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New York Times Playwright of the Year

Amy HerzogAmy Herzog ’07, YC ’00 has been awarded the The New York Times 2012 Outstanding Playwright Award for her play After the Revolution. The award recognizes American writers who have made recent professional debuts. After the Revolution opened off-Broadway in 2010 at Playwrights Horizons, with a cast that included Elliot Villar ’07. Amy is the fourth winner of the award, which comes with a $5,000 prize. Past recipients include Tarell Alvin McCraney ’07 for The Brothers Size. The judging panel was composed of Edward Albee, James Lapine, Lynn Nottage ’89 (Faculty), Richard Greenberg ’85, and editors from the Times.


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United States Artists Names Hwang and Gardley

Marcus GardleyUnited States Artists, a not-for-profit organization that honors American artists with individual fellowships of $50,000, has made awards this year to David Henry Hwang ’83—named the Donnelley Fellow in Theater Arts—and Marcus Gardley ’04—the James Baldwin Fellow in Theater Arts. David is best known as the author of Chinglish and M. Butterfly, which won the Tony, Drama Desk, John Gassner, and Outer Critics Circle Awards and was a finalist for the Pulitzer Prize. “I’m thrilled and grateful to be included in this diverse group of amazing artists across all disciplines,” David says. “I plan to use my U.S. Artists Award to create a travel fund, which will support my international collaborations.” Marcus Gardley's works include every tongue confess, which premiered at Arena Stage, and the musical On the Levee, which was commissioned by Yale Repertory Theatre and premiered at Lincoln Center’s LCT3. “Receiving the James Baldwin Fellowship is a profound honor for me,” Marcus says, “not only because I was chosen among many artists but also because James Baldwin’s work inspired me to become a playwright. This award is not only a career boost, it is also a charge to continue writing epic stories, honing my voice, and helping to open doors for others.”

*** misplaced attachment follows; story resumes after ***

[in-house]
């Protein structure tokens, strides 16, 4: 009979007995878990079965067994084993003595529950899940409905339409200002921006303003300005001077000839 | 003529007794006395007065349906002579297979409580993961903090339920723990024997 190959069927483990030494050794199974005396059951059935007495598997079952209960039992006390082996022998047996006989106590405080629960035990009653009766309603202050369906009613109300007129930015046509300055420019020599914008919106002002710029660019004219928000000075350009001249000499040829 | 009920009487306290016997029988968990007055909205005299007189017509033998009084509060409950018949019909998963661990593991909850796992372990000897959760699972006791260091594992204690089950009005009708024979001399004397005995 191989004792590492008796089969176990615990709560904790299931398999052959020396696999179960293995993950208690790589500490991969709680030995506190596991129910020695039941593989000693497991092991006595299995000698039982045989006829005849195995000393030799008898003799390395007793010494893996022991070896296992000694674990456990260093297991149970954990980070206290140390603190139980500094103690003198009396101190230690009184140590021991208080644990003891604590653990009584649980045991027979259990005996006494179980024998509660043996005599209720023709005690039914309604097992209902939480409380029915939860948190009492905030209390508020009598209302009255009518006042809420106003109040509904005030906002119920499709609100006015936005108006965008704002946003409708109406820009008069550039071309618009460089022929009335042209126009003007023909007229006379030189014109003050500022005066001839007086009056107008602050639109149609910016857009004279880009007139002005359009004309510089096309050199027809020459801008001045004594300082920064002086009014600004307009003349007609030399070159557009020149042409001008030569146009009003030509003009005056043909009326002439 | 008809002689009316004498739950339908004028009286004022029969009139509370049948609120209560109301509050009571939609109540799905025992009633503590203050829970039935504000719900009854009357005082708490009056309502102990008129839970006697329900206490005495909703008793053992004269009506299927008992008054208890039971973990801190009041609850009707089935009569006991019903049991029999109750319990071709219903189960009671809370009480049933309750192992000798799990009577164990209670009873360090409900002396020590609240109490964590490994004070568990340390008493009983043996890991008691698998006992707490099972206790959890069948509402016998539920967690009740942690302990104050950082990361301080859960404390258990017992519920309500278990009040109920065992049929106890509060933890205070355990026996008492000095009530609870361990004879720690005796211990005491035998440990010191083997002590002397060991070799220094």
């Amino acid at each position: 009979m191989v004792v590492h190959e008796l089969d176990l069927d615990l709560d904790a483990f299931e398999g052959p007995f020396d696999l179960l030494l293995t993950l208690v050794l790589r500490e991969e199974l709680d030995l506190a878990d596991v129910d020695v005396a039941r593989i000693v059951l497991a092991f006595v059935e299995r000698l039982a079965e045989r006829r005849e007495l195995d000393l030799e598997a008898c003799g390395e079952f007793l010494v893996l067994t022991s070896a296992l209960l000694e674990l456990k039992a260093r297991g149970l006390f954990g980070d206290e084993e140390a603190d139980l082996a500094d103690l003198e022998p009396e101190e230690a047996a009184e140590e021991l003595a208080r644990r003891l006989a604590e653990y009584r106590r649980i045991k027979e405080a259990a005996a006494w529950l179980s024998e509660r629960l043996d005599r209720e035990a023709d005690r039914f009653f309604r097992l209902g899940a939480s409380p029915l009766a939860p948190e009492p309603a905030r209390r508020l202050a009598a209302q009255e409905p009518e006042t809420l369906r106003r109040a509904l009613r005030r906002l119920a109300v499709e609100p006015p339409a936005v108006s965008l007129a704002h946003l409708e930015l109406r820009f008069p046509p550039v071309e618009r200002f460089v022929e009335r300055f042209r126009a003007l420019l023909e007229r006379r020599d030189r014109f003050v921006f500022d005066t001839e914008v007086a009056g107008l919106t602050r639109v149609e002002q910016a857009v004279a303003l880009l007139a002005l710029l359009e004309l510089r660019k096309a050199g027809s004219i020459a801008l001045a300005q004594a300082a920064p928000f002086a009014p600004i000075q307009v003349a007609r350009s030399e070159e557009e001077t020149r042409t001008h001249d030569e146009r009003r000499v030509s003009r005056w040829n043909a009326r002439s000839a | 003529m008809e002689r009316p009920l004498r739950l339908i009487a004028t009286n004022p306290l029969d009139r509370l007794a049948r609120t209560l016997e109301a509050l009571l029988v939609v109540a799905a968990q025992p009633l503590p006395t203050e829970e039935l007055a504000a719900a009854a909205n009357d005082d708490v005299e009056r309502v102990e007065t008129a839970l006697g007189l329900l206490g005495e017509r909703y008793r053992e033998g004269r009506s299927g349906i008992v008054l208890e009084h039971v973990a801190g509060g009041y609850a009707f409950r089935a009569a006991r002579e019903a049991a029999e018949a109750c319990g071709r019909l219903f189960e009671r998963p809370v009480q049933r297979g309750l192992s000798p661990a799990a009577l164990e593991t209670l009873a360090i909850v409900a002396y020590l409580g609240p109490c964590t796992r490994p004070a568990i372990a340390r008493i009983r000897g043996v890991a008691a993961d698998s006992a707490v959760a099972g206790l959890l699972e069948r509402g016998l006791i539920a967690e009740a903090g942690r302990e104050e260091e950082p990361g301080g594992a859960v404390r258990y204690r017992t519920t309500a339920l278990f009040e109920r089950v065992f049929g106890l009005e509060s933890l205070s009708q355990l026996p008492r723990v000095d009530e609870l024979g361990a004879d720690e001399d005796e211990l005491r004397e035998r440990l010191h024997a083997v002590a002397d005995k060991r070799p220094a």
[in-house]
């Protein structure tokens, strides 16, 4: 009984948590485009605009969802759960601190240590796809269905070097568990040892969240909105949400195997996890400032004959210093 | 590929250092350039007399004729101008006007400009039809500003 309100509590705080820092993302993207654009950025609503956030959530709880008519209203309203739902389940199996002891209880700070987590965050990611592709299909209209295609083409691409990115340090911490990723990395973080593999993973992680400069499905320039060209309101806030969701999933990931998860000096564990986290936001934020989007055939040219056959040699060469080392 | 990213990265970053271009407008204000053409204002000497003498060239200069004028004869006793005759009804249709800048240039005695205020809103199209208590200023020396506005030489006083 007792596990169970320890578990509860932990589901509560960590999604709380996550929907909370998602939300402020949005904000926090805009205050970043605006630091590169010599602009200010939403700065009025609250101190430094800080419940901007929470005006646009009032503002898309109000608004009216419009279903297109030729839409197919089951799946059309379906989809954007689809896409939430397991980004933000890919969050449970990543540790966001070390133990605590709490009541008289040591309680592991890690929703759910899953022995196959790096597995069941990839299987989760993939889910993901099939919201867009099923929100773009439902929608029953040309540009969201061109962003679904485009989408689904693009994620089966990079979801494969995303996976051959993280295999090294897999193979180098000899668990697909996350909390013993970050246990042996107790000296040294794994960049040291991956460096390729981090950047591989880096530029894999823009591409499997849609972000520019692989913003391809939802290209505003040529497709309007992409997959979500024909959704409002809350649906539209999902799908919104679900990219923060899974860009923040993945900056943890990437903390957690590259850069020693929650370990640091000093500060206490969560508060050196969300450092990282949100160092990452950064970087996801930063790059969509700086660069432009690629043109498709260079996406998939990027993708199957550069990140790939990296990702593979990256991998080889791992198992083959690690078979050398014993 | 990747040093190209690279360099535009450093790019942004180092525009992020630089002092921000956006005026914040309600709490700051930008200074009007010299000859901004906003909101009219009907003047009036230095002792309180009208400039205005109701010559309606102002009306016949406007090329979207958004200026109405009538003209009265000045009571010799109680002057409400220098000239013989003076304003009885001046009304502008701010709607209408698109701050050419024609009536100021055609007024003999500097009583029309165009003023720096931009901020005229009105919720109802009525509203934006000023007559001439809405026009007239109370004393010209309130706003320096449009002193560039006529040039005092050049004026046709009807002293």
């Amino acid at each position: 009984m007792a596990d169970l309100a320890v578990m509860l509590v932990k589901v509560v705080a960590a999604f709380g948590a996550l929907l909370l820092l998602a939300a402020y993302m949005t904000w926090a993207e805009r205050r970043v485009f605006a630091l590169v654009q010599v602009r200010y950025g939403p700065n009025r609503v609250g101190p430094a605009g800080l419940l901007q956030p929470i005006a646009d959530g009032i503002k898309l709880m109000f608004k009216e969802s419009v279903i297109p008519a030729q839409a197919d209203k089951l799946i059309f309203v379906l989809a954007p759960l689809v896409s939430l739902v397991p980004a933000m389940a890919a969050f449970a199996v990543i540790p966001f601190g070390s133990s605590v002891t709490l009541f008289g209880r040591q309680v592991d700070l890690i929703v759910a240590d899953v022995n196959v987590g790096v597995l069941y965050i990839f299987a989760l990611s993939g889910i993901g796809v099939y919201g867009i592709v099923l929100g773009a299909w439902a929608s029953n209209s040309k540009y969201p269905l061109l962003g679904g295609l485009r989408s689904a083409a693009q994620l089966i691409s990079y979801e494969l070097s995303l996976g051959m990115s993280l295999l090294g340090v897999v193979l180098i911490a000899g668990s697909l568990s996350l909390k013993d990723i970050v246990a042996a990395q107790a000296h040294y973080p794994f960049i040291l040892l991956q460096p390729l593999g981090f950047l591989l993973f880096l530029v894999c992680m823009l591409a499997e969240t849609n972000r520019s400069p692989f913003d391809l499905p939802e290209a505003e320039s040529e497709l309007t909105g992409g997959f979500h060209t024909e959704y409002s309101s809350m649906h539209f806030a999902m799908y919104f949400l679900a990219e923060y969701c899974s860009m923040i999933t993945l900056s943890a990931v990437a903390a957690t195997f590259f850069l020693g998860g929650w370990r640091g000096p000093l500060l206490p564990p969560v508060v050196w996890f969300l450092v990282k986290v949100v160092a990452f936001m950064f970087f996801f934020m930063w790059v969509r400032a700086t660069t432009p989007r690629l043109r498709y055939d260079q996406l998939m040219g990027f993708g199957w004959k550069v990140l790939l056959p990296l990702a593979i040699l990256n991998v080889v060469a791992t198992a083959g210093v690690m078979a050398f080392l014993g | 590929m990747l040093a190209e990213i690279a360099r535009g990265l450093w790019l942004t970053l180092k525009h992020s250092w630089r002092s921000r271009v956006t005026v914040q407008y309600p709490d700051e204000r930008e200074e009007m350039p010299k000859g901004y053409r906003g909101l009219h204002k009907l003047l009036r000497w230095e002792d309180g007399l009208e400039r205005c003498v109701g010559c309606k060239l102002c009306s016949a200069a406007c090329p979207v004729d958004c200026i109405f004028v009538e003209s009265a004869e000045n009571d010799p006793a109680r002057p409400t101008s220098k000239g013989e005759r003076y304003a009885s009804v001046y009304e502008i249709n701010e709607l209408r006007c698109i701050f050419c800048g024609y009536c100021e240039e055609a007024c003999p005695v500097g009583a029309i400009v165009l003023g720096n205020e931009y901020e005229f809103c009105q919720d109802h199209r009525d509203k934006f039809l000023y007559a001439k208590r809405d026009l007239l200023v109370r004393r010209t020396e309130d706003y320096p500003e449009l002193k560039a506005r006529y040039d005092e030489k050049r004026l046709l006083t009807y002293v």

Film & TV
Kristen Connolly ’07 appears in the Netflix original series House of Cards, a new adaptation of the BBC drama by the same title. The series became available for streaming on February 1.

36 Saints, a new thriller opening in March, features Aja Naomi King ’10.


Yana Ross ’06 directs Sarah Ruhl’s (Faculty) Eurydice, which opens February 20 at the National Theater of Finland in Helsinki. Zane Pihlstrom ’06 designs both scenery and costumes.

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Editorial Note:
In the 2012 Yale School of Drama Annual Magazine, the following information was inadvertently omitted from “Placing Artists at the Center:” Matt Gould and Carson Kreitzer’s musical, Lempicka, is also supported by Full Stage USA, New Dramatists, and the Mellon Foundation.



Anh Le, Benjamin Fainstein, Paul Pryce
Anh Le Benjamin Fainstein Paul Pryce

Anh Le ’15 (Theater Management) “The theatre bug bit me late in life, compared to many of my peers.” [click here for more]

Benjamin Fainstein ’13 (Dramaturgy) “Making theatre in the twenty-first century is a rebellious choice.” [click here for more]

Paul Pryce ’13 (Acting) “It has been a privilege to play a diverse range of complex characters while at YSD, from Othello and Agamemnon, to Belize in Angels in America: Perestroika, to the aging Franklyn Foy in Jake Jeppson’s ’12 Fox Play.” [click here for more]

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Hamlet, Prince of Grief

Dana TannerIn Shakespeare Our Contemporary, Jan Kott describes the world of Hamlet as one in which “politics hangs…over every feeling, and there is no getting away from it.” Political readings of the play often emphasize a Hamlet fleeing affairs of state in favor of philosophy, only to be dragged back into a geopolitical mire. Whether or not he chooses to engage with politics, he will be their victim. This is the particular story at the root of Hamlet, Prince of Grief, which was presented by the Iranian Leev Theater Group at Yale Cabaret on January 8, before a run at The Public Theater’s Under the Radar Festival. [click here for more]





  Yale School of Drama

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New Haven, CT 06520-8244
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Winter 2013, Vol. Two, Issue 1